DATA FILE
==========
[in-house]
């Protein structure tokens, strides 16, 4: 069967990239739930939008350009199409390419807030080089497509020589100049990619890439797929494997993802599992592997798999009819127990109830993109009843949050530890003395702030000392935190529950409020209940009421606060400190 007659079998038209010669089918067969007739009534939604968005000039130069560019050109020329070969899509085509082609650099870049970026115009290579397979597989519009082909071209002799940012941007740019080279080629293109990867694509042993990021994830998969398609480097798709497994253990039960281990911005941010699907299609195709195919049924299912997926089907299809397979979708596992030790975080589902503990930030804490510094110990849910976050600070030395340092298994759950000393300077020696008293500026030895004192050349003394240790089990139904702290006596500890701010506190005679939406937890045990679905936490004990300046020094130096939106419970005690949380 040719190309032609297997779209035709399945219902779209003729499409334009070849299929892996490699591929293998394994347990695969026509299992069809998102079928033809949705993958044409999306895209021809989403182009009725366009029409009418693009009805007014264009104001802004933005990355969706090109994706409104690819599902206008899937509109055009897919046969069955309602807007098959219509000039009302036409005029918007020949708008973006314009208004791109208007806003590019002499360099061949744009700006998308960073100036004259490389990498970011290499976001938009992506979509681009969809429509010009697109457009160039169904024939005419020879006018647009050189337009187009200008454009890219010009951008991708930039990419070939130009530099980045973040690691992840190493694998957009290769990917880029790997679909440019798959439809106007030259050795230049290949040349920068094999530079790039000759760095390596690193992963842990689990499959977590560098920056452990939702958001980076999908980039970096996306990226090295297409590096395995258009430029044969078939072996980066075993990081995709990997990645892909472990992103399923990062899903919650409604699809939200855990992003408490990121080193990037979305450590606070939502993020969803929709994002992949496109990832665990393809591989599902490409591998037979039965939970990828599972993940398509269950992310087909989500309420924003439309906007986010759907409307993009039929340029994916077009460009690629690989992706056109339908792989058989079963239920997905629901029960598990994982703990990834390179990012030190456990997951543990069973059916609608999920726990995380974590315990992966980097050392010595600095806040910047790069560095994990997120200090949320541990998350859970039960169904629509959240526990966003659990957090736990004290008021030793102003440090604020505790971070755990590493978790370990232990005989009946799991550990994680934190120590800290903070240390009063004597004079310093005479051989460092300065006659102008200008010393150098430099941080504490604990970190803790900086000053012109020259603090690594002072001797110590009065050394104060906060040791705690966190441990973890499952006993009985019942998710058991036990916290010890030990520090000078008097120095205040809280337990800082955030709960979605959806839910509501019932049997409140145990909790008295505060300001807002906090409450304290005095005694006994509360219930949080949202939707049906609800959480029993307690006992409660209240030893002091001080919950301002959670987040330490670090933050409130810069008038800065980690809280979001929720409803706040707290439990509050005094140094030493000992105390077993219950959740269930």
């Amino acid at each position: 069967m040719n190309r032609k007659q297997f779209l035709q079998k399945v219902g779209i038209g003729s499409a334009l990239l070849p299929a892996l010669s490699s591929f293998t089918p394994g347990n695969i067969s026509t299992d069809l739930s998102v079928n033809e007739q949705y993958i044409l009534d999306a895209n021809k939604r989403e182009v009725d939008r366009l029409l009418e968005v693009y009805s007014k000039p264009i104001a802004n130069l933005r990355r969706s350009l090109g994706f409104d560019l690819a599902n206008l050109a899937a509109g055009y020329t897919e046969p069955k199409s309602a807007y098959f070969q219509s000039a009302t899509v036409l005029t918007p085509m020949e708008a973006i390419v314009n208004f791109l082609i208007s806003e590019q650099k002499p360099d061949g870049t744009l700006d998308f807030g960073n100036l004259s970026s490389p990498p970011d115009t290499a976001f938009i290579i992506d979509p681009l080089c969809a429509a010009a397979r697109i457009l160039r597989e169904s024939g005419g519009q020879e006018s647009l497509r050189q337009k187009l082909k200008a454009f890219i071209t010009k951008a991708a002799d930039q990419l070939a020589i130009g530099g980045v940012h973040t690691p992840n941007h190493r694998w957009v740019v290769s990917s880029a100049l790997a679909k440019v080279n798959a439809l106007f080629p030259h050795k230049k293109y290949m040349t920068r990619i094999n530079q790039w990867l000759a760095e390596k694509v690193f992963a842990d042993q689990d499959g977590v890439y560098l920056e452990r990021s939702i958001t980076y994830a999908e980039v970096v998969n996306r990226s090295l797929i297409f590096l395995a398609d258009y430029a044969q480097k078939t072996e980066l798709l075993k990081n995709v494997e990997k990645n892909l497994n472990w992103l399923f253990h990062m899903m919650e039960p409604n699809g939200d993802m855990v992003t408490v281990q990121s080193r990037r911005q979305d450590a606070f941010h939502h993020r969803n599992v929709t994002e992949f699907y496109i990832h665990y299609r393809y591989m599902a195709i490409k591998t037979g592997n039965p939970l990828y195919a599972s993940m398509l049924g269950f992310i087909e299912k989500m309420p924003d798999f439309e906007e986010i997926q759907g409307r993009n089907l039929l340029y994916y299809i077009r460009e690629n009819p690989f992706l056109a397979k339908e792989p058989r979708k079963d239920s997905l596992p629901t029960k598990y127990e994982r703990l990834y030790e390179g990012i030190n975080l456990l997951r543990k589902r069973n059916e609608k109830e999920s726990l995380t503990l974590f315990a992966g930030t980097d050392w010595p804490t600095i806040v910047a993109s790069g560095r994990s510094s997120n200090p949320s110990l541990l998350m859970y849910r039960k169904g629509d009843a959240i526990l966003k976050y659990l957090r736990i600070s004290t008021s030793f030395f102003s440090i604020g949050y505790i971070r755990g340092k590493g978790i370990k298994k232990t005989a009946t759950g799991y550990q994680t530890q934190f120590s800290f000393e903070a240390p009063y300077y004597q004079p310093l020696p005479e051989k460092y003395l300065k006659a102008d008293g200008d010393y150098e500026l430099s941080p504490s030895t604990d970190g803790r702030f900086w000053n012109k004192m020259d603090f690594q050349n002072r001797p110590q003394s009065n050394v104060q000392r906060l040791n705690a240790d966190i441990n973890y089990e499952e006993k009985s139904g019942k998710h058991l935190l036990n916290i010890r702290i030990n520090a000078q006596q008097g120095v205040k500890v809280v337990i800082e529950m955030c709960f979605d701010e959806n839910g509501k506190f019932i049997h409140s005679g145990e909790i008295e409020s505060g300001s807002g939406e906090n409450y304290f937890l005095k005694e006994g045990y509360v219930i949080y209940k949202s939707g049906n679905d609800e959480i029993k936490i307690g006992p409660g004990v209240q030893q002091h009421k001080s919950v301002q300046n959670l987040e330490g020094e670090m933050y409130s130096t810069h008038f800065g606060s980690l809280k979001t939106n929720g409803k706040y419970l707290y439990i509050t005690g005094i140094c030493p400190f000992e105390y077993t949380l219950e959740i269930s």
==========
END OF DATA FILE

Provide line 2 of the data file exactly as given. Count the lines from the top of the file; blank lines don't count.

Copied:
């Protein structure tokens, strides 16, 4: 069967990239739930939008350009199409390419807030080089497509020589100049990619890439797929494997993802599992592997798999009819127990109830993109009843949050530890003395702030000392935190529950409020209940009421606060400190 007659079998038209010669089918067969007739009534939604968005000039130069560019050109020329070969899509085509082609650099870049970026115009290579397979597989519009082909071209002799940012941007740019080279080629293109990867694509042993990021994830998969398609480097798709497994253990039960281990911005941010699907299609195709195919049924299912997926089907299809397979979708596992030790975080589902503990930030804490510094110990849910976050600070030395340092298994759950000393300077020696008293500026030895004192050349003394240790089990139904702290006596500890701010506190005679939406937890045990679905936490004990300046020094130096939106419970005690949380 040719190309032609297997779209035709399945219902779209003729499409334009070849299929892996490699591929293998394994347990695969026509299992069809998102079928033809949705993958044409999306895209021809989403182009009725366009029409009418693009009805007014264009104001802004933005990355969706090109994706409104690819599902206008899937509109055009897919046969069955309602807007098959219509000039009302036409005029918007020949708008973006314009208004791109208007806003590019002499360099061949744009700006998308960073100036004259490389990498970011290499976001938009992506979509681009969809429509010009697109457009160039169904024939005419020879006018647009050189337009187009200008454009890219010009951008991708930039990419070939130009530099980045973040690691992840190493694998957009290769990917880029790997679909440019798959439809106007030259050795230049290949040349920068094999530079790039000759760095390596690193992963842990689990499959977590560098920056452990939702958001980076999908980039970096996306990226090295297409590096395995258009430029044969078939072996980066075993990081995709990997990645892909472990992103399923990062899903919650409604699809939200855990992003408490990121080193990037979305450590606070939502993020969803929709994002992949496109990832665990393809591989599902490409591998037979039965939970990828599972993940398509269950992310087909989500309420924003439309906007986010759907409307993009039929340029994916077009460009690629690989992706056109339908792989058989079963239920997905629901029960598990994982703990990834390179990012030190456990997951543990069973059916609608999920726990995380974590315990992966980097050392010595600095806040910047790069560095994990997120200090949320541990998350859970039960169904629509959240526990966003659990957090736990004290008021030793102003440090604020505790971070755990590493978790370990232990005989009946799991550990994680934190120590800290903070240390009063004597004079310093005479051989460092300065006659102008200008010393150098430099941080504490604990970190803790900086000053012109020259603090690594002072001797110590009065050394104060906060040791705690966190441990973890499952006993009985019942998710058991036990916290010890030990520090000078008097120095205040809280337990800082955030709960979605959806839910509501019932049997409140145990909790008295505060300001807002906090409450304290005095005694006994509360219930949080949202939707049906609800959480029993307690006992409660209240030893002091001080919950301002959670987040330490670090933050409130810069008038800065980690809280979001929720409803706040707290439990509050005094140094030493000992105390077993219950959740269930």